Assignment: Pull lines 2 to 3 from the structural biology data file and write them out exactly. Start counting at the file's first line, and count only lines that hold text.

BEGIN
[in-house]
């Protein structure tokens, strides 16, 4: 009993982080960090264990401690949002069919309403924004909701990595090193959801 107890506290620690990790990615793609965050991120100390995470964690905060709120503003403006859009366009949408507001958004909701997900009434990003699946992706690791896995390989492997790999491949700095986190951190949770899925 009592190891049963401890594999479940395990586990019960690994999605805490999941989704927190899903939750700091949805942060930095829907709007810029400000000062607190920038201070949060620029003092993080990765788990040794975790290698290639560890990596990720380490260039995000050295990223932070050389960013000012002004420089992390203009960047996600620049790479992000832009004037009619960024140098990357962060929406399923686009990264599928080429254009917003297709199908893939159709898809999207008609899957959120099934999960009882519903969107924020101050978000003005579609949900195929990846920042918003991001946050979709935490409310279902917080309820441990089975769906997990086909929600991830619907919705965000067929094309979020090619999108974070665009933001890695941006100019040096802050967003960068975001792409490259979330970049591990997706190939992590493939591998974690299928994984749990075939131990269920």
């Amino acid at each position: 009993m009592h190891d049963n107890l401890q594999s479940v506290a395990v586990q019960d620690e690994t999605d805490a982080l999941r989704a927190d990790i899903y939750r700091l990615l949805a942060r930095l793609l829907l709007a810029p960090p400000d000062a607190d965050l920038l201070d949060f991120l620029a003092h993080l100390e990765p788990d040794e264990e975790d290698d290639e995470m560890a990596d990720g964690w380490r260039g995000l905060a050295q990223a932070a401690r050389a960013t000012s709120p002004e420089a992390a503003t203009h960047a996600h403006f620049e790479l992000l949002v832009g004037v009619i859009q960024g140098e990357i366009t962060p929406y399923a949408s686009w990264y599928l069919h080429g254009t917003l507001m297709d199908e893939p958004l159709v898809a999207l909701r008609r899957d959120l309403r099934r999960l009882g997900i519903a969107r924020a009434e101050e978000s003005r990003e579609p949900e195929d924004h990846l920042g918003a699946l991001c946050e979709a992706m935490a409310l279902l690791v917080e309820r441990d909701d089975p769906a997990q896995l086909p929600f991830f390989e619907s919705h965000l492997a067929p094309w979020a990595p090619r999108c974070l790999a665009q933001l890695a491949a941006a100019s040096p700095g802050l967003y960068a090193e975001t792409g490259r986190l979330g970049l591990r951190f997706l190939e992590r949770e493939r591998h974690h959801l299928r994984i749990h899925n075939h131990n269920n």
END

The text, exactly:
């Protein structure tokens, strides 16, 4: 009993982080960090264990401690949002069919309403924004909701990595090193959801 107890506290620690990790990615793609965050991120100390995470964690905060709120503003403006859009366009949408507001958004909701997900009434990003699946992706690791896995390989492997790999491949700095986190951190949770899925 009592190891049963401890594999479940395990586990019960690994999605805490999941989704927190899903939750700091949805942060930095829907709007810029400000000062607190920038201070949060620029003092993080990765788990040794975790290698290639560890990596990720380490260039995000050295990223932070050389960013000012002004420089992390203009960047996600620049790479992000832009004037009619960024140098990357962060929406399923686009990264599928080429254009917003297709199908893939159709898809999207008609899957959120099934999960009882519903969107924020101050978000003005579609949900195929990846920042918003991001946050979709935490409310279902917080309820441990089975769906997990086909929600991830619907919705965000067929094309979020090619999108974070665009933001890695941006100019040096802050967003960068975001792409490259979330970049591990997706190939992590493939591998974690299928994984749990075939131990269920």
């Amino acid at each position: 009993m009592h190891d049963n107890l401890q594999s479940v506290a395990v586990q019960d620690e690994t999605d805490a982080l999941r989704a927190d990790i899903y939750r700091l990615l949805a942060r930095l793609l829907l709007a810029p960090p400000d000062a607190d965050l920038l201070d949060f991120l620029a003092h993080l100390e990765p788990d040794e264990e975790d290698d290639e995470m560890a990596d990720g964690w380490r260039g995000l905060a050295q990223a932070a401690r050389a960013t000012s709120p002004e420089a992390a503003t203009h960047a996600h403006f620049e790479l992000l949002v832009g004037v009619i859009q960024g140098e990357i366009t962060p929406y399923a949408s686009w990264y599928l069919h080429g254009t917003l507001m297709d199908e893939p958004l159709v898809a999207l909701r008609r899957d959120l309403r099934r999960l009882g997900i519903a969107r924020a009434e101050e978000s003005r990003e579609p949900e195929d924004h990846l920042g918003a699946l991001c946050e979709a992706m935490a409310l279902l690791v917080e309820r441990d909701d089975p769906a997990q896995l086909p929600f991830f390989e619907s919705h965000l492997a067929p094309w979020a990595p090619r999108c974070l790999a665009q933001l890695a491949a941006a100019s040096p700095g802050l967003y960068a090193e975001t792409g490259r986190l979330g970049l591990r951190f997706l190939e992590r949770e493939r591998h974690h959801l299928r994984i749990h899925n075939h131990n269920n």